Book review: The Faithless by C.L. Clark

Discover Orbit's "The Faithless" by C.L. Clark on Amazon.
Discover Orbit's "The Faithless" by C.L. Clark on Amazon. /

This month marks the release of The Faithless by C.L. Clark, the sequel to their fantasy novel The Unbroken. It’s been a long wait to find out what happens next for revolutionary Touraine and queen-to-be Luca Ancier following the explosive events of book one. How does The Faithless fare as a follow-up to one of 2021’s most promising fantasy debuts?

We’ll be keeping this review as spoiler-free as possible, though there will be mild spoilers for book one.

The Faithless by C.L. Clark. Image courtesy of Orbit Books.
The Faithless by C.L. Clark. Image courtesy of Orbit Books. /

Book review: THE FAITHLESS by C.L. Clark, (Magic of the Lost #2)

When last we saw Touraine and Luca, their relationship was strained, as was the relationship between their native nations: Qazāl and Balladaire. The Unbroken was both a powerful exploration of colonialism and its effects on those caught in its gears, as well as a tale of star-crossed sapphic romance.

The Faithless continues both of those ideas while expanding on Clark’s world in a number of meaningful ways. The biggest is the setting. One of the defining aspects of The Unbroken was the complicated relationship between a nation which had been colonized and one which seeks to colonize others. In that regard, The Faithless continues to be one of the most fascinating fantasy examinations of colonialism in recent memory. It draws on the French colonization of Northern Africa for inspiration, and Clark uses a deep well of knowledge on the subject to flesh out their tale.

Touraine was taken from Qazāl as a child and raised as a conscript in Balladaire. The first novel dealt with her return to Qazāl at a time when the fires of revolution were flaring up, and what it meant for her as someone who was raised in the empire to then reconnect with the homeland of her childhood. In the sequel, Clark flips that on its head by spending most of The Faithless exploring Touraine’s return to Balladaire. The character work for Touraine is top notch.

Meanwhile, Luca is locked in a bitter power struggle against her uncle Duke Nicolas Ancier, the reigning regent of the Balladairan Empire who refuses to relinquish the throne to her. Where Touraine has to examine how this empire has treated those who are indoctrinated into it, Luca has the sheltered worldview of someone who grew up on the privileged end of that society. By the time the novel ends, both have grown a great deal, and not always in the ways you’d expect.

The Faithless spends a lot of time on Luca and Touraine’s tumultuous relationship. The romantic elements take center stage. Some readers will doubtless enjoy that more than others, depending on your preference for how much romance versus adventure you want in your fantasy books. Regardless, Clark does an amazing job with this slow burn love story. Luca and Touraine’s romance is complicated, and however often they move in and out of each other’s orbits, it never feels contrived just to keep up the tension.

That’s not too surprising though, because character work is easily one of Clark’s biggest strengths. Whether it be the wonderfully fun Sabine Durfort (who will totally be a new fan favorite) or the vile Duke Nicolas, the characters in The Faithless feel very much like real people. A special nod has to be given to Pruett, who serves as an impromptu third main character. Her personality is very different from the other two leads and she takes us to different parts of the map, which added a lot.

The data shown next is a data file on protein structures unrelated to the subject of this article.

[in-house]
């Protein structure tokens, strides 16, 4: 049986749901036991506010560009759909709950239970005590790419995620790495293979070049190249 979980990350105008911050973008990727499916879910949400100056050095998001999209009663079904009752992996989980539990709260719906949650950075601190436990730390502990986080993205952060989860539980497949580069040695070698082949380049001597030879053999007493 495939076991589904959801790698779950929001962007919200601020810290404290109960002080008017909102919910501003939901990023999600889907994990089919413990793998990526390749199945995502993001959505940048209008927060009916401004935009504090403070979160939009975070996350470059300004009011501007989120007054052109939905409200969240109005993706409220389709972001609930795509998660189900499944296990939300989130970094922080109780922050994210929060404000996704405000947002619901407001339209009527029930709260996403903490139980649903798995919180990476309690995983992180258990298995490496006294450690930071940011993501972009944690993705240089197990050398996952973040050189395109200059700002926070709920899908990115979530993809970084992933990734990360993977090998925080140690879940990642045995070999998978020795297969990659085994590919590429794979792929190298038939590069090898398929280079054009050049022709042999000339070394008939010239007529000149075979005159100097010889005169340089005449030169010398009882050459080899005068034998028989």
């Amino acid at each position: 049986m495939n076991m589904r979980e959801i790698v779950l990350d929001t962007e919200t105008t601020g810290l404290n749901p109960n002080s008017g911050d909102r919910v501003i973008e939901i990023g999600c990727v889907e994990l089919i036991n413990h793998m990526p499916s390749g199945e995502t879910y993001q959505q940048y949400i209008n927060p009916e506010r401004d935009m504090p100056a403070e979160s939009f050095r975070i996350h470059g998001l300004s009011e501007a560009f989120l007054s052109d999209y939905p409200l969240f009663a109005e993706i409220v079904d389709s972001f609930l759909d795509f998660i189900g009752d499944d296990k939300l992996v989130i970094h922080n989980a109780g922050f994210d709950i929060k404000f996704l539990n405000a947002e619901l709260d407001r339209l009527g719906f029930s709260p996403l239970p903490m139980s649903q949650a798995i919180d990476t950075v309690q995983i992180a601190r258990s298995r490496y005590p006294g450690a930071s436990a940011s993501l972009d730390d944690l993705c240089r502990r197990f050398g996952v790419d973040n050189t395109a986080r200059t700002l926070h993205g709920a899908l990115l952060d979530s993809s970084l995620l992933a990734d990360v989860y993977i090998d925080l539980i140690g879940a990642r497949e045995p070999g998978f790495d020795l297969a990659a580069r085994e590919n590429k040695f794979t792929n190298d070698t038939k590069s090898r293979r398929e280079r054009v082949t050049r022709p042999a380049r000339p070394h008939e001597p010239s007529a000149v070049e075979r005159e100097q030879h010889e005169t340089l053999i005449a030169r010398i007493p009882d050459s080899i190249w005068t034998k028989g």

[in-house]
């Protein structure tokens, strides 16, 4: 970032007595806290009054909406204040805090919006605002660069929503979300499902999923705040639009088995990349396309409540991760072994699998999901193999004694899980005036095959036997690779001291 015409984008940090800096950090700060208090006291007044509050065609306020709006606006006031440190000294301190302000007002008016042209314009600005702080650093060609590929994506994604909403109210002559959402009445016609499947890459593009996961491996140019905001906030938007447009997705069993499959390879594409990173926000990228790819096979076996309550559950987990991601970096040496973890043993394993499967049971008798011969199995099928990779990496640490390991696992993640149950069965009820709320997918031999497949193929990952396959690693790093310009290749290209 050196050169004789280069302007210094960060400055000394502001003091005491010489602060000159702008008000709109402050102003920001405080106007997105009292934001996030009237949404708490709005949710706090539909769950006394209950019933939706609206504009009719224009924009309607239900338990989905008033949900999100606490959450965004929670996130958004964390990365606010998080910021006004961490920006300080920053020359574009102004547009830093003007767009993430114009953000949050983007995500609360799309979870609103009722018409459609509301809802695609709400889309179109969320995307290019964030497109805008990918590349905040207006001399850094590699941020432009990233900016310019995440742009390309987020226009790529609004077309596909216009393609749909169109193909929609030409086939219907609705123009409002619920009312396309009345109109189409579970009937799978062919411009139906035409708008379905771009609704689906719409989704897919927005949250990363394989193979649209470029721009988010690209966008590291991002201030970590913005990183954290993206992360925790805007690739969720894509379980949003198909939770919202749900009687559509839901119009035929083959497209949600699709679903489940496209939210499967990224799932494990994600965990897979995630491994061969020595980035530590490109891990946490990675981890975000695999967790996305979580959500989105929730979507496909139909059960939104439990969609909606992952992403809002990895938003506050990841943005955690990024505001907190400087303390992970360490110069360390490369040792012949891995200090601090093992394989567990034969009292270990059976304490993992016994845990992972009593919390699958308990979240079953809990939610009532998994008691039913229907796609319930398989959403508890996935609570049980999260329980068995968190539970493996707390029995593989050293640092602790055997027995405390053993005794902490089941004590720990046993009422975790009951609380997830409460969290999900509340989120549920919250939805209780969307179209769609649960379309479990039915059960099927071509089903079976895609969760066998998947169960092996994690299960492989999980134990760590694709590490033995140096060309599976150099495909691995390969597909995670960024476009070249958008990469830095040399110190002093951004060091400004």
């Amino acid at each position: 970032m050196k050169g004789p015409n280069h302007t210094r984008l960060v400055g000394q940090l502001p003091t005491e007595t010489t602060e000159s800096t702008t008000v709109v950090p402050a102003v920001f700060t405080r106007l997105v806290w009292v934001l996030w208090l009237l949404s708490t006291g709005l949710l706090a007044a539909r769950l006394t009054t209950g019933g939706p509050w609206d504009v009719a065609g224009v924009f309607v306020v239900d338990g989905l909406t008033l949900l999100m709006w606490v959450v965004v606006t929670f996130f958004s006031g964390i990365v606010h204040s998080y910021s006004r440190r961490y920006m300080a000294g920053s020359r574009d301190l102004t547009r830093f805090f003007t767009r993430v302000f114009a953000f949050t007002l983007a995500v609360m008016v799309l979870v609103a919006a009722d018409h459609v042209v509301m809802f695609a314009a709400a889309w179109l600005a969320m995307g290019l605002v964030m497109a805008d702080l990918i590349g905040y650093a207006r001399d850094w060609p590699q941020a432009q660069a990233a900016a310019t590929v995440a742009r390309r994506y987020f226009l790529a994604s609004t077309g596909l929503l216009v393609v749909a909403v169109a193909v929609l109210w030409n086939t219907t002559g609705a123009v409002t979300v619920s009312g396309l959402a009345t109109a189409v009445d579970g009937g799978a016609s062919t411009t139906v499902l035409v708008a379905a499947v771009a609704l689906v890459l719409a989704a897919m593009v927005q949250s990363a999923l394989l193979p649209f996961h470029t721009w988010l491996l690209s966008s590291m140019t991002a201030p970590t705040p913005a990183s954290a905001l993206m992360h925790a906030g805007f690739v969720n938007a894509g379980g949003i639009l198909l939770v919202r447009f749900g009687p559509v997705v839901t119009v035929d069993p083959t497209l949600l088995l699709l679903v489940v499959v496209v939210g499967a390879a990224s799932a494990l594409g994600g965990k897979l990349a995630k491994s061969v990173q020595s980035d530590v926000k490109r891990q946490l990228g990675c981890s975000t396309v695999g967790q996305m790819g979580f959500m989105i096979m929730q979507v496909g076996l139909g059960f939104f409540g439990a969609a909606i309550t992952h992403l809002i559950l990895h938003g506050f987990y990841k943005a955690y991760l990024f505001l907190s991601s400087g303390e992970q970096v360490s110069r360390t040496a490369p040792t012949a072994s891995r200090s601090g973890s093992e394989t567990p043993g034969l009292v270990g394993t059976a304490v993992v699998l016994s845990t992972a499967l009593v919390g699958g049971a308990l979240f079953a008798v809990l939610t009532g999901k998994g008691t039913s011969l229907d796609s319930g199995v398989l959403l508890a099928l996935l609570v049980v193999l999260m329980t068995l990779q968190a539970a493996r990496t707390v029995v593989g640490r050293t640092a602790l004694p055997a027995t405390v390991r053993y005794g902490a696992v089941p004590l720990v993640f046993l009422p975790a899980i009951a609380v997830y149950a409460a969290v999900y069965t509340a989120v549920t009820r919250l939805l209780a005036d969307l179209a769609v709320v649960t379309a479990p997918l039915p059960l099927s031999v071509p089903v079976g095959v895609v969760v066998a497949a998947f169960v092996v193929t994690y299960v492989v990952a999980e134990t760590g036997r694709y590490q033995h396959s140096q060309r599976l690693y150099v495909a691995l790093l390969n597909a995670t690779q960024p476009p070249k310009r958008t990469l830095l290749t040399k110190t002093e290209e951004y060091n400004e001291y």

The Unbroken by C.L. Clark. Image courtesy of Orbit Books.
The Unbroken by C.L. Clark. Image courtesy of Orbit Books. /

The Faithless dials up the romance but tones down the action

We’ve talked an awful lot about character stuff, in part because that’s what stood out to me the most about The Faithless. The worldbuilding is also excellent, although as with the first book I found myself wanting to see more of the world. That said, while we may not see countless fantasy cities or vistas, the ones we do spend time in are explored in great detail.

The pacing and prose are also very solid. Clark’s writing is lyrical yet accessible, and the book pulled me along so quickly that I had a hard time putting it down. If you want a new fantasy book you can devour in a few feverish sittings, The Faithless is it.

The other thing I would point out to prospective readers is that this is a much more of a political and romantic fantasy than The Unbroken was. The first book had those elements as well, but the story of Qazāl’s revolution also meant that there were a lot of action scenes, bloody betrayals, and heart-pounding moments. The Faithless still has those, but the struggles in the sequel are often less outright visceral than before (though not always — one particular scene late in the novel had me gasping out loud). The various magics are explored in some fascinating new ways, though much of it feels like set up for the big finale in book 3. This is true of the plot as well, which ends on a huge cliffhanger that sets up the trilogy’s final volume.


The Faithless is a worthy follow-up to C.L. Clark’s The Unbroken that builds on the characters, world, and magics introduced in the first book, while adding a heaping dose of political intrigue and even more romance. I’ll be eager to get my hands on book 3 when the time comes.

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